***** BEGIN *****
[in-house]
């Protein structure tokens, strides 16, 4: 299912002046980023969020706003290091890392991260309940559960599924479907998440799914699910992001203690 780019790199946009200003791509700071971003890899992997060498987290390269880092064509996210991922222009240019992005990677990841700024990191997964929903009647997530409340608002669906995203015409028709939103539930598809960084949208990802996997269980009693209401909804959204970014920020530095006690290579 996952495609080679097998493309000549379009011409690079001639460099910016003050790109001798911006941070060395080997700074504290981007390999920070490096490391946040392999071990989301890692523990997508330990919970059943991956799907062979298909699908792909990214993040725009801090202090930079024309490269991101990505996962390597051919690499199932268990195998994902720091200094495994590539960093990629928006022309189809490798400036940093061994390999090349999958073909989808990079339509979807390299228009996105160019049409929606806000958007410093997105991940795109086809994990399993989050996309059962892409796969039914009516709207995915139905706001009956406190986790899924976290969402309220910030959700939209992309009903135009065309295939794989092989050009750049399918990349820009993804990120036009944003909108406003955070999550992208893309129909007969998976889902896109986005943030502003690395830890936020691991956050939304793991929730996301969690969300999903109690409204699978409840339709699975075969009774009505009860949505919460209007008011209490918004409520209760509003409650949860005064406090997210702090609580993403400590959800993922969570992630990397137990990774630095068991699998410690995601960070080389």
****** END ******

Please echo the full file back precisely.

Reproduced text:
[in-house]
């Protein structure tokens, strides 16, 4: 299912002046980023969020706003290091890392991260309940559960599924479907998440799914699910992001203690 780019790199946009200003791509700071971003890899992997060498987290390269880092064509996210991922222009240019992005990677990841700024990191997964929903009647997530409340608002669906995203015409028709939103539930598809960084949208990802996997269980009693209401909804959204970014920020530095006690290579 996952495609080679097998493309000549379009011409690079001639460099910016003050790109001798911006941070060395080997700074504290981007390999920070490096490391946040392999071990989301890692523990997508330990919970059943991956799907062979298909699908792909990214993040725009801090202090930079024309490269991101990505996962390597051919690499199932268990195998994902720091200094495994590539960093990629928006022309189809490798400036940093061994390999090349999958073909989808990079339509979807390299228009996105160019049409929606806000958007410093997105991940795109086809994990399993989050996309059962892409796969039914009516709207995915139905706001009956406190986790899924976290969402309220910030959700939209992309009903135009065309295939794989092989050009750049399918990349820009993804990120036009944003909108406003955070999550992208893309129909007969998976889902896109986005943030502003690395830890936020691991956050939304793991929730996301969690969300999903109690409204699978409840339709699975075969009774009505009860949505919460209007008011209490918004409520209760509003409650949860005064406090997210702090609580993403400590959800993922969570992630990397137990990774630095068991699998410690995601960070080389």